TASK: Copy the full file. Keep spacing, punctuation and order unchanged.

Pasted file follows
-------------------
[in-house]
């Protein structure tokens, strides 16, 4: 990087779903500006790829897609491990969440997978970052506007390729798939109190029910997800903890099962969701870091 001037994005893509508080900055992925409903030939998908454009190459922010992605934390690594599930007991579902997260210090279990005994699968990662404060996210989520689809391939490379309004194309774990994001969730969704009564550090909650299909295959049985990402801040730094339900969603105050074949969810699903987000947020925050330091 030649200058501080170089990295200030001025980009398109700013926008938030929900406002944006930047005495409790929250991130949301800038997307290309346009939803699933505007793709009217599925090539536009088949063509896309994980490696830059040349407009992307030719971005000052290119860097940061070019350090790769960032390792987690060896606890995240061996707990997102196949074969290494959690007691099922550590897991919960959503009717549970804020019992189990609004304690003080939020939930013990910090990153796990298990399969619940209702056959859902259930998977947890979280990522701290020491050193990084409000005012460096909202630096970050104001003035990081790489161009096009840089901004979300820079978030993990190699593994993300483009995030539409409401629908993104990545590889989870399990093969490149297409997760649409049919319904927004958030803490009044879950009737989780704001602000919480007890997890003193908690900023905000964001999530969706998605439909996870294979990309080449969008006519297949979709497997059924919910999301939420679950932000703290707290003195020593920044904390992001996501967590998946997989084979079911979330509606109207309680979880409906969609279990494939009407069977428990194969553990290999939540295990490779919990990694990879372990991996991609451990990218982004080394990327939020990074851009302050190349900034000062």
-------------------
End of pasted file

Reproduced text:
[in-house]
């Protein structure tokens, strides 16, 4: 990087779903500006790829897609491990969440997978970052506007390729798939109190029910997800903890099962969701870091 001037994005893509508080900055992925409903030939998908454009190459922010992605934390690594599930007991579902997260210090279990005994699968990662404060996210989520689809391939490379309004194309774990994001969730969704009564550090909650299909295959049985990402801040730094339900969603105050074949969810699903987000947020925050330091 030649200058501080170089990295200030001025980009398109700013926008938030929900406002944006930047005495409790929250991130949301800038997307290309346009939803699933505007793709009217599925090539536009088949063509896309994980490696830059040349407009992307030719971005000052290119860097940061070019350090790769960032390792987690060896606890995240061996707990997102196949074969290494959690007691099922550590897991919960959503009717549970804020019992189990609004304690003080939020939930013990910090990153796990298990399969619940209702056959859902259930998977947890979280990522701290020491050193990084409000005012460096909202630096970050104001003035990081790489161009096009840089901004979300820079978030993990190699593994993300483009995030539409409401629908993104990545590889989870399990093969490149297409997760649409049919319904927004958030803490009044879950009737989780704001602000919480007890997890003193908690900023905000964001999530969706998605439909996870294979990309080449969008006519297949979709497997059924919910999301939420679950932000703290707290003195020593920044904390992001996501967590998946997989084979079911979330509606109207309680979880409906969609279990494939009407069977428990194969553990290999939540295990490779919990990694990879372990991996991609451990990218982004080394990327939020990074851009302050190349900034000062």